Formwerkz Architects' Terrace House
is covered with plants inside and out

| 9 comments

Terrace House by Alan Tay

Stepped planters flank the stairways that ascend through the atrium and over the roof of this concrete house in Singapore by Formwerkz Architects.

Terrace House by Alan Tay

A two-storey semi-detached house was demolished to make way for the Terrace House, which was designed by Formwerkz Architects to provide an expanding family with increased floor space and internal flexibility.



To ensure appropriate levels of privacy and separation from large neighbouring properties, the building's facades appear as stark concrete surfaces with a narrow band of windows facing the street.

Terrace House by Alan Tay

Layers of plants sprouting from the first-floor terrace and the sloping roof create the appearance of a derelict structure covered with weeds.

"We were romanticising the idea of the house resembling a kind of concrete ruin overrun with wild landscape in reaction to the glassy, mostly over-sized houses mushrooming in this middle class residential estate," Alan Tay of Formwerkz Architects told Dezeen.

Terrace House by Alan Tay

The greenery continues inside the house, where a staggered series of planters lines one wall of the atrium that connects all three storeys of the building.

Terrace House by Alan Tay

"We were very interested in creating a kind of connected communal space, spread across the three floors," explained Tay.

"We were also looking for opportunities to expand the amount of garden space within the tight site," he added. "The terracing concept affords a spatial framework to bind these two interests together."

Terrace House by Alan Tay

A large skylight above the atrium allows enough natural light for the plants, which include trees that create continuity between several storeys.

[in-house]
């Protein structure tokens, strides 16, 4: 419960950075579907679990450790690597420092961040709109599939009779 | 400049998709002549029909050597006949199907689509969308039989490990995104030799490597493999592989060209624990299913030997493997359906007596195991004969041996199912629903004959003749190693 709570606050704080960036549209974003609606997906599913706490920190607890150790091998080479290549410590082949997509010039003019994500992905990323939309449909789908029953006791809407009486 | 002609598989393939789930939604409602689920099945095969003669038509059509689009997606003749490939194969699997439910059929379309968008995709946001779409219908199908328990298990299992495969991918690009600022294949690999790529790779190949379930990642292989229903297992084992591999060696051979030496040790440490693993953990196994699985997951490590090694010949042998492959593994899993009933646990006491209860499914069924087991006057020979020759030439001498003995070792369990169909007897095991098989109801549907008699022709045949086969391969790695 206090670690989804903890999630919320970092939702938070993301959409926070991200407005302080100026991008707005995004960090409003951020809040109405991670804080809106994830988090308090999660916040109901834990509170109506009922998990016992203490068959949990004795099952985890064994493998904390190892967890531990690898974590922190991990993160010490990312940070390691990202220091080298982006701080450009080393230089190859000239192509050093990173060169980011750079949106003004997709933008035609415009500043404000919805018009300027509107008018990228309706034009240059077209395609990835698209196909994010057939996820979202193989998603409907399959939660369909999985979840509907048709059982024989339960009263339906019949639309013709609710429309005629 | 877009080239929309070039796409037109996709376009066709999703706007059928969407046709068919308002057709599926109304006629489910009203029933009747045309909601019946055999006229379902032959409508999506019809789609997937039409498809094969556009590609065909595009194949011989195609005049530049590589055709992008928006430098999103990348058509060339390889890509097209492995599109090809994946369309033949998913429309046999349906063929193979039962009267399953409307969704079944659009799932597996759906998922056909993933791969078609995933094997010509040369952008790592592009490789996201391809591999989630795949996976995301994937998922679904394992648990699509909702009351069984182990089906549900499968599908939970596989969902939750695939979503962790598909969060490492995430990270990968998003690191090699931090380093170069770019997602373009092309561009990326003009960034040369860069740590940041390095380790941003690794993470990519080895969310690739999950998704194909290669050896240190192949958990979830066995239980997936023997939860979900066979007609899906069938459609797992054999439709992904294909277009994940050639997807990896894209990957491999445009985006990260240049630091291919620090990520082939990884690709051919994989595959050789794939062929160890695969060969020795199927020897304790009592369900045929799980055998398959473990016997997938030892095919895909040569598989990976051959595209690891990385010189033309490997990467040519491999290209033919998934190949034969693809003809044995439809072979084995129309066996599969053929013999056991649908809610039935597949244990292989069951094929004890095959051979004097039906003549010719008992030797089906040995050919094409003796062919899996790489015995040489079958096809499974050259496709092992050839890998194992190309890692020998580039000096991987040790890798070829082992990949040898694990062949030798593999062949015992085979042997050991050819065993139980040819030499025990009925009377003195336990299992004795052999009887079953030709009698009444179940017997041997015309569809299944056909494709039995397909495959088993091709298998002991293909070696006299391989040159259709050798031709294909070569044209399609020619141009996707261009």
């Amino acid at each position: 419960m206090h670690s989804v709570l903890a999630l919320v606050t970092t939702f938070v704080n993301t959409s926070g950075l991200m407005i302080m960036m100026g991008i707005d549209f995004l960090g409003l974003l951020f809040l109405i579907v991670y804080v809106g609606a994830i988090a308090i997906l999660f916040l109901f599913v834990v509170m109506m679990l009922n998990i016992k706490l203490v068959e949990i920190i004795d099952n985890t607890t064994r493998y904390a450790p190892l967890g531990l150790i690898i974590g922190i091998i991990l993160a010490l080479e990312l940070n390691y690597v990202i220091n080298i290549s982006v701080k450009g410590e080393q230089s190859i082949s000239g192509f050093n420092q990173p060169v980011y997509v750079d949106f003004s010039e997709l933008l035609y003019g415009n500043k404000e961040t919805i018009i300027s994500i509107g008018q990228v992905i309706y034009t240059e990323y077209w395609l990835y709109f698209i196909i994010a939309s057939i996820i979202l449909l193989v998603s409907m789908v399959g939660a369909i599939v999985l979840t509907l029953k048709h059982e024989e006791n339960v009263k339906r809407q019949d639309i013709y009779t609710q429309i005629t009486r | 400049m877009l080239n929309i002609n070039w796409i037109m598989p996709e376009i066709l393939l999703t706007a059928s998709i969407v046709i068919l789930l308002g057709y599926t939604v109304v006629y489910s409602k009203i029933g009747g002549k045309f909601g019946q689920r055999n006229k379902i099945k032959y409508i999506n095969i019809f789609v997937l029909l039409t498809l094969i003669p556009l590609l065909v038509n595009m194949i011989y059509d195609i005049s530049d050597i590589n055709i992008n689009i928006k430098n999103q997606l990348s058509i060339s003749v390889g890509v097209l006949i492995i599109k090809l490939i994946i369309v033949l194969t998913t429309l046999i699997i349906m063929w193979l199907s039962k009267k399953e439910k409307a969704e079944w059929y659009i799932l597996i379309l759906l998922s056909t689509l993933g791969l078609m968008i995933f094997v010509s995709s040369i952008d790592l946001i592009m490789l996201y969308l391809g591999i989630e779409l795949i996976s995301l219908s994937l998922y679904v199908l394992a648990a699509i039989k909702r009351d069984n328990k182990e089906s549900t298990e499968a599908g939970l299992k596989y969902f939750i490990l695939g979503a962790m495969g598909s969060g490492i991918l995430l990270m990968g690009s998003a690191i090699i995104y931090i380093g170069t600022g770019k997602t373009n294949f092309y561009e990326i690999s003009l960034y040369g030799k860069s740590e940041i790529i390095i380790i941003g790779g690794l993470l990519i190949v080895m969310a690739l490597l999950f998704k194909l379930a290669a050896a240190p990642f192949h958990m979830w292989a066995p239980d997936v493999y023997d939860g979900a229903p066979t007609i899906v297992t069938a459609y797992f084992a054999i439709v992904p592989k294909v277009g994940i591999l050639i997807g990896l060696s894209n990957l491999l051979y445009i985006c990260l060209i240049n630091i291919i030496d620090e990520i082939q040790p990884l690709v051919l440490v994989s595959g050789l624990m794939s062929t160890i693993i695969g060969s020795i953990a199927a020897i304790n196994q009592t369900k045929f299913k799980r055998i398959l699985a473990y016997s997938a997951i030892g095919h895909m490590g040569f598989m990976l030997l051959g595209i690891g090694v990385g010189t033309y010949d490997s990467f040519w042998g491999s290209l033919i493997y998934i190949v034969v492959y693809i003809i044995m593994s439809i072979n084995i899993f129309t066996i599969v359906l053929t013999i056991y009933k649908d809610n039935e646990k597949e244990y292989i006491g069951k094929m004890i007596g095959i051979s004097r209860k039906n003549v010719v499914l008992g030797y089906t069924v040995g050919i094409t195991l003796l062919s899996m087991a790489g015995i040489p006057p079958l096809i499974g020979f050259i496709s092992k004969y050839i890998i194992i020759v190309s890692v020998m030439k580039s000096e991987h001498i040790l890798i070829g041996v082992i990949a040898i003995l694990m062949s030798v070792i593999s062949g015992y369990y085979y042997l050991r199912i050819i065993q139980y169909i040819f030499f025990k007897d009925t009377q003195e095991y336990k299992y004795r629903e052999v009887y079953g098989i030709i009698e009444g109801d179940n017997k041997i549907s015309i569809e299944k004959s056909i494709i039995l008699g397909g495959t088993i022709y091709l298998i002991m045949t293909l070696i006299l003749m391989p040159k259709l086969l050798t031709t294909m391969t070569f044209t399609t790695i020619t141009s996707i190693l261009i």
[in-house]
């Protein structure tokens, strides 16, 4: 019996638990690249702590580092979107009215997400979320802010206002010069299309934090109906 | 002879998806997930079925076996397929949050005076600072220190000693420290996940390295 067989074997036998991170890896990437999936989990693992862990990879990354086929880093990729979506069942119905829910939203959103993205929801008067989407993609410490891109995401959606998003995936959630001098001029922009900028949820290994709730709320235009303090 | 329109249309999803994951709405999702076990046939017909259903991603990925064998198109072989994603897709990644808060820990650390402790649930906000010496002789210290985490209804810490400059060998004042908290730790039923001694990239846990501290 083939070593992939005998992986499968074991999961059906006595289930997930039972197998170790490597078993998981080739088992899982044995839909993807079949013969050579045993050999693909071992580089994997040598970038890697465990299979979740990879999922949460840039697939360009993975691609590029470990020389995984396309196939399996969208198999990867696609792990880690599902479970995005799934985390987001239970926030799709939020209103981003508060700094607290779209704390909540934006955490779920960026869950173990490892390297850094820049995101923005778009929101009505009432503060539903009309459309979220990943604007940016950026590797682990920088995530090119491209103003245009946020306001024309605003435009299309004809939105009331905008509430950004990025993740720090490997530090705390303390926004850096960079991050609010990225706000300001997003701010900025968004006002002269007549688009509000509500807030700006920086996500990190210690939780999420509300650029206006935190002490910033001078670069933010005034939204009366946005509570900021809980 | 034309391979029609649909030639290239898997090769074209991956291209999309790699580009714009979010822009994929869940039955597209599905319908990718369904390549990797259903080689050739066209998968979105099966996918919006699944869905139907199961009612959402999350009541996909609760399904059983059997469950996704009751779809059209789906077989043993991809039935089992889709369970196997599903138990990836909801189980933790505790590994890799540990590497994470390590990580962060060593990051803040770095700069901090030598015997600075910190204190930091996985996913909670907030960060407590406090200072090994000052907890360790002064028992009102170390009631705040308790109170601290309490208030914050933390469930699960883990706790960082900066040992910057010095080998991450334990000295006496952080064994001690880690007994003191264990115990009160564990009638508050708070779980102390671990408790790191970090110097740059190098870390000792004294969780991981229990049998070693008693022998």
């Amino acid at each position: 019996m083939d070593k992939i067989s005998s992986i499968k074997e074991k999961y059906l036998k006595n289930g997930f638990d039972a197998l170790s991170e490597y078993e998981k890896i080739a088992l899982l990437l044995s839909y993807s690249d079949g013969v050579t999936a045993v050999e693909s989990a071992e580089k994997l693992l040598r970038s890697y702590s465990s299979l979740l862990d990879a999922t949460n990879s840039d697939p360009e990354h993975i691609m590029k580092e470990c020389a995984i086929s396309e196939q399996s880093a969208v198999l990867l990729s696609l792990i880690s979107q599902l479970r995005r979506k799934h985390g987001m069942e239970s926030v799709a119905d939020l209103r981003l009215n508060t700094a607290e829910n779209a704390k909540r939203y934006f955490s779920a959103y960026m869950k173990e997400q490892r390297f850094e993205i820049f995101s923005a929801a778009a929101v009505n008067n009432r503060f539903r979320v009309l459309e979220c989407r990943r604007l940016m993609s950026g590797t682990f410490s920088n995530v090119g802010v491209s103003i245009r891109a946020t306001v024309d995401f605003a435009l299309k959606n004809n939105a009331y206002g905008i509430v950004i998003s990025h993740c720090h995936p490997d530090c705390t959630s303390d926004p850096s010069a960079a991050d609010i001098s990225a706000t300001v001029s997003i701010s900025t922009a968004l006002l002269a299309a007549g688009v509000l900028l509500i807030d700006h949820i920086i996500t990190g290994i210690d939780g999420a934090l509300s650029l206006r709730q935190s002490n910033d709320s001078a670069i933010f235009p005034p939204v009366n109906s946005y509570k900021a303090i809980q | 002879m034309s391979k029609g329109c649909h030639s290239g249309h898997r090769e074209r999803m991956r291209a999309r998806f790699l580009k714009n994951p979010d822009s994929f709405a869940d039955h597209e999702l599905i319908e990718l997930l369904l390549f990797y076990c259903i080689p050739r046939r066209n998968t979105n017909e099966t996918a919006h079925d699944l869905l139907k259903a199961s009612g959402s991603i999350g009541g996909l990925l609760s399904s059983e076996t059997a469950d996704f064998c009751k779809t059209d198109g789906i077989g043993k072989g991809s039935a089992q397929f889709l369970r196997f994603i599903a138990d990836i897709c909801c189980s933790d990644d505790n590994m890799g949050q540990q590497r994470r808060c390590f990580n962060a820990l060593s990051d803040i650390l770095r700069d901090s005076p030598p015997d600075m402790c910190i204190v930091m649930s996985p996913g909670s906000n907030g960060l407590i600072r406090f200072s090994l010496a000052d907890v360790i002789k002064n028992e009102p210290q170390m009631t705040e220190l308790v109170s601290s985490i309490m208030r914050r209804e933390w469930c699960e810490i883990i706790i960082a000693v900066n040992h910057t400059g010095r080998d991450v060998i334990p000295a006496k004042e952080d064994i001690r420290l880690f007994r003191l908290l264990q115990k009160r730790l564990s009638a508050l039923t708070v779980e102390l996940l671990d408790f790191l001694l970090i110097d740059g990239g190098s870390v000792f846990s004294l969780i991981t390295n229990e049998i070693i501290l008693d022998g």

Terrace House by Alan Tay

The communal areas united by the atrium include a kitchen, dining and music area on the ground floor, a sitting room on the first floor and a gym with table tennis equipment on the top floor.

The ground floor also accommodates a sunken lounge area and a study on either side of the main entrance, with a maid's room and bedroom towards the rear of the house.

Terrace House by Alan Tay

The master bedroom, with its en suite and walk-in wardrobe, is located off the living area on the first floor. Two further bedrooms occupy the front end of the house.

A concrete bridge crosses the atrium on the top floor, between the gym at one end and a short set of steps leading to a roof terrace high above the street.

Terrace House by Alan Tay

Further stairs gradually ascend over the building's roof towards another terrace at the rear. The stairs are flanked by a wall on one side and by bushy grasses and plants on the other, helping to accentuate the gap to the neighbouring house.

Terrace House by Alan Tay

Photography is by Albert Lim.


Project credits

Architect: Formwerkz Architects
Team: Alan Tay, Iskanda Idris, Cai Xun
Structure Engineer: Portwood & Associates
Landscape: Kosin Contractor
Builder: Emma Construction Pte Ltd

Terrace House by Alan Tay
Floor plans – click for larger image
Terrace House by Alan Tay
Sections – click for larger image
  • Lauren

    A concrete house with a few shrubs. Nothing to dance about here.

  • Dance. You might smile.

    I disagree. I’m dancing.

  • alex

    “Covered”.

  • Göran Carl Heintz

    Super boring facade. More fun inside!

  • http://www.lememe.com LOLpackagingLOL

    Have fun keeping those windows clean and those angular concrete facades moss and mold-free in that environment.

    • http://be.net/bassel Bassel

      Do you ever see Queen Elizabeth mopping her castle’s windows?

      • http://www.lememe.com LOLpackagingLOL

        She probably used the same Bangladeshi/Indian/Filipino cheap slave labor too right?

        • http://be.net/bassel Bassel

          She kept a few from the good old East India Company clearance.

  • petula

    Is that dog a Corgi?